Years ago, I spent three weeks in Egypt, ex­ploring church life in a predominantly Muslim country. The group I was with visited an array of Coptic and Protestant churches in Cairo and Alexandria and in country villages.

One of the most memorable moments came when we were talking to a sagacious priest. He summarized the difference between Egypt and America in two divergent images. The image of America is the rocket ship, blasting off into unknown realms, going places no human has been before. America is focused on the future and always looking ahead. The image of Egypt, he said, is the pyramids, thousands of years old and still standing in the sands outside Cairo. Rooted in a deep history, Egypt is focused on the past and the importance of tradition.

As interesting and revealing as that conversation was, another phrase stuck even more strongly in my mind, one that suggested a different ap­proach to life in the church. In the U.S., if we want to know someone's church affiliation, we ask the straightforward, prosaic question, "Where do you go to church?" In Egypt, however, people ask, "Where do you pray?"

The question threw me the first time or two. Doesn't a Christian pray anywhere and everywhere? But the context eventually made the query clearer to me—that and the fact that I actually heard the question properly answered. "Where do you pray?" was the same question I typically asked as "Where do you go to church?" So when an Egyp­tian Christian I had just met asked where I prayed, I knew to respond, "I pray at St. Barnabas Episcopal Church in Glen Ellyn, Illinois."

I was soon enamored of the phrase. "Where do you pray?" has much to commend it over "Where do you go to church?" "Where do you go to church?" fits an individualistic and consum­eristic mind-set. It suggests the model of church as a vendor of various goods or services. You find a place that offers the religious or spiritual programs you want and then you go there, just as you choose and go to a particular dentist or supermarket or gas station. "Where do you go to church?" also suggests nothing of the purpose of going to church. Compared to "Where do you pray?" it's an anemic and underdetermined question.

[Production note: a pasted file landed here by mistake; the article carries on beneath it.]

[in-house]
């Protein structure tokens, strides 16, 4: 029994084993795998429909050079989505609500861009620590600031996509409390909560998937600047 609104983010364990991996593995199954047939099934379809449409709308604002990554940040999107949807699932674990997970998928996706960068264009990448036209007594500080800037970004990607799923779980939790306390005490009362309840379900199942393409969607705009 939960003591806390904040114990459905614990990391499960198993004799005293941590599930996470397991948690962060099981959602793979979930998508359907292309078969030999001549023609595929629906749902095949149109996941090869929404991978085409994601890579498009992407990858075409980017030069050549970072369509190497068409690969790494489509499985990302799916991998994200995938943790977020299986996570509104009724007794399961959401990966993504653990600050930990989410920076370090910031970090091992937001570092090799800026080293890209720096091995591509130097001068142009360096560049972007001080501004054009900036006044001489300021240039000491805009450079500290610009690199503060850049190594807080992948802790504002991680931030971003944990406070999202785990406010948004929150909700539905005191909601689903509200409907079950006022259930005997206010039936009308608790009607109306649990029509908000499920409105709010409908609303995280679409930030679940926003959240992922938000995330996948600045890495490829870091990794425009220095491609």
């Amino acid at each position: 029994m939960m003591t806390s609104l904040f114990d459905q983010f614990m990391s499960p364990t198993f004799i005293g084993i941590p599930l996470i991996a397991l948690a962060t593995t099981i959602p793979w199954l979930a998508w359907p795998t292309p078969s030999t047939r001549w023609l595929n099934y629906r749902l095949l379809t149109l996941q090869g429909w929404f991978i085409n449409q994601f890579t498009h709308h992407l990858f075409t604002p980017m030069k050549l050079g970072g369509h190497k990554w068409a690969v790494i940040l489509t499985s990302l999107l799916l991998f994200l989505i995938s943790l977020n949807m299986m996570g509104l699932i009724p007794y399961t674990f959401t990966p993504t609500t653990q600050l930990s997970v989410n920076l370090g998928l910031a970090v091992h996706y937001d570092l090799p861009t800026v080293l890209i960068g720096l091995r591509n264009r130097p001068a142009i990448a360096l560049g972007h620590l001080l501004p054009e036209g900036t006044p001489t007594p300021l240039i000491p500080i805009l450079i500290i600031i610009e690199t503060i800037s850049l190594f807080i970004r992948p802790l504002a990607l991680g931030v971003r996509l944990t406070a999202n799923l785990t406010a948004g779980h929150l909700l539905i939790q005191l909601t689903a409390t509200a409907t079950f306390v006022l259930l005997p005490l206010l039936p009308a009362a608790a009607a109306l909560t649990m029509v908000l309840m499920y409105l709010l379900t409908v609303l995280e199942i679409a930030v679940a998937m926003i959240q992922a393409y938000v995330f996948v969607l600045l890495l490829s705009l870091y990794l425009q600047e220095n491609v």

"Where do you pray?" is the more substantive query. It denotes the central reason one attends church. The consumeristic mind-set prefers to leave open the purpose of any activity, including that of going to church. You go to church for your reasons, I go for mine. But "where do you pray?" uninhibitedly declares that one goes to church to worship, first and last.

"Where do you pray?" also suggests a rich theology of prayer. Prayer is not something we do first and foremost on our own, by ourselves. Instead we do it primarily with other Chris­tians. Prayer is preeminently a communal rather than an individual activity. We learn to pray at church and as part of the church. At church and as part of the church we continue to practice prayer, through a lifetime.

When Jesus taught the disciples how to pray, he taught them as a group. "Our Father . . . Give us our daily bread . . . Forgive us our debts . . ." Like­wise, the apostle Paul saw believers as incomplete without one another. They be­come one mind and one body when they bring their various gifts to worship, to prayer, and share them with one another. "Now there are varieties of gifts, but the same Spirit," wrote Paul, "and there are varieties of services, but the same Lord; and there are varieties of activities, but it is the same God who activates all of them in everyone. To each is given the manifestation of the Spirit for the common good" (1 Cor 12: 4–7).

Of course, none of this means we only pray at church, that individual prayers away from church, at home, work or wherever, should be es­chew­ed. It's simply a matter of priorities and understanding what is basic. My most formative and basic prayer is done communally—this communal prayer forms, informs and undergirds my individual prayer. "Where do you pray?" is the right question to ask and the right way to ask it.

Rodney Clapp

Rodney Clapp is a writer and editor who focuses on theology and culture.

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